The Adults in the Room

Prioritizing the people who care for, teach and support our kids

By Ted Lempert

November 5, 2020

Child care providers, teachers, school nurses, pediatricians. These are just a few of the many adults who are involved in the daily lives of our children, and whose professions are focused on ensuring that kids grow up healthy, educated, happy and ready for whatever comes their way.

These adults – who have dedicated their careers to improving the lives of kids – are critically important to our collective future, yet they are not fairly compensated or supported when compared to similar professionals that work with adults. Professionals that work with children often lack adequate pay, have minimal, if any, access to quality professional development, and need far more support and training to do what is required of them, without burning out. Moreover, here in California, where well over the majority of our children are children of color, it’s imperative that the child-serving workforce more accurately reflects the diversity of the children it serves, which it currently does not.

As I’ve highlighted, more than once, children aren’t sufficiently prioritized in California. Kids’ issues aren’t taken as seriously, and their needs are too often overlooked – so it’s no wonder that the adults who work to support them face similar realities.

According to the 2020 California Children’s Report Card:

  • In California, on average, a child care provider earns $26,050 annually, and a preschool teacher earns $34,280 annually. In comparison, the average annual salary for a public employee is $81,549.
  • California ranks near the bottom among the 50 states in staff-to-student ratios. For example, the state has one guidance counselor for every 663 students.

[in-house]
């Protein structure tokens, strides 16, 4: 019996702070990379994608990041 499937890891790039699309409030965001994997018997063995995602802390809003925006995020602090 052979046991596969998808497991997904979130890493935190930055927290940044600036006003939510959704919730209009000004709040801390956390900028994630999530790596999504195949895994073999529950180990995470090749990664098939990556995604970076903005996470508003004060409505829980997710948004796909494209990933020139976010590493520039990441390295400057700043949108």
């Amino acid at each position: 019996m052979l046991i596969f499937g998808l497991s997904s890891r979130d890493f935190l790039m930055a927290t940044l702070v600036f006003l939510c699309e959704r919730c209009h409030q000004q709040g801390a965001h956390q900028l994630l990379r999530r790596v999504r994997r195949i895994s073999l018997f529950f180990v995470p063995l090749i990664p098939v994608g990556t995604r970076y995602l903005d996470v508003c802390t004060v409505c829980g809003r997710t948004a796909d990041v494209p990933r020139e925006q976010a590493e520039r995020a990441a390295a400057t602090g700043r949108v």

• There are 1,026 public school districts in California. 625 of those districts don’t even have one full-time equivalent nurse. Only 10 California districts average one nurse per school.
  • In California, 62% of public school teachers are white, yet 77% of public school students identify as non-white, or as students of color.

Adults who work with kids are getting paid less than their peers, while usually being held to higher standards with far fewer resources. How can we expect to increase and diversify this workforce, which is shrinking, as well as recruit and retain the best people for the jobs, if we aren’t willing to compensate them accordingly?

If you choose to work with kids, not only do you get paid less than your peers, but, in California’s public sector, child-serving jobs that require graduate education result in lower wages than many other jobs that require a college degree or even just a high school diploma.

Adults who work with kids require a unique set of competencies – additional credentials for educators, specialized training for health care professionals, and a deep understanding of the intersectionality of kids’ issues when it comes to social services and the juvenile justice system – to name just a few. These professionals make great personal and financial sacrifices to enter this workforce, but when they get there, they often don’t feel supported.

Why do so many teachers spend their own money to buy basic supplies for their students?

Why is the average tenure of a school superintendent less than three years, when the average city or county manager lasts eight to 10 years or longer?

Why does 58% of the early care and education workforce, which includes child care providers and preschool teachers, have to rely on public assistance to make ends meet?

Why are child welfare and school social workers, who make up 42% of all social workers in California, among the lowest paid across social work specialties?

If kids are the priority, people who work with kids should be the most important, and they should have the best training, professional development and compensation available. We need to make sure these professionals, who are passionate about and well-suited for working with kids, are well-trained, rewarded and that they stay in the workforce.

Over the next several weeks, we’ll take a deep dive into the child-serving workforce as it relates to early care and education, K-12 and higher education, physical and behavioral health, and the foster care system. Through this series, we’ll explore why these professionals, who are so critical to our economy and democracy, face severe compensation inequity, how we can ensure they receive the training and support they deserve, and what needs to be done to increase diversity and expand opportunity so that more people enter the child-serving workforce.We hope you’ll follow along – posts will be published here on the blog, and we’ll continue the conversation on our Twitter and Instagram pages.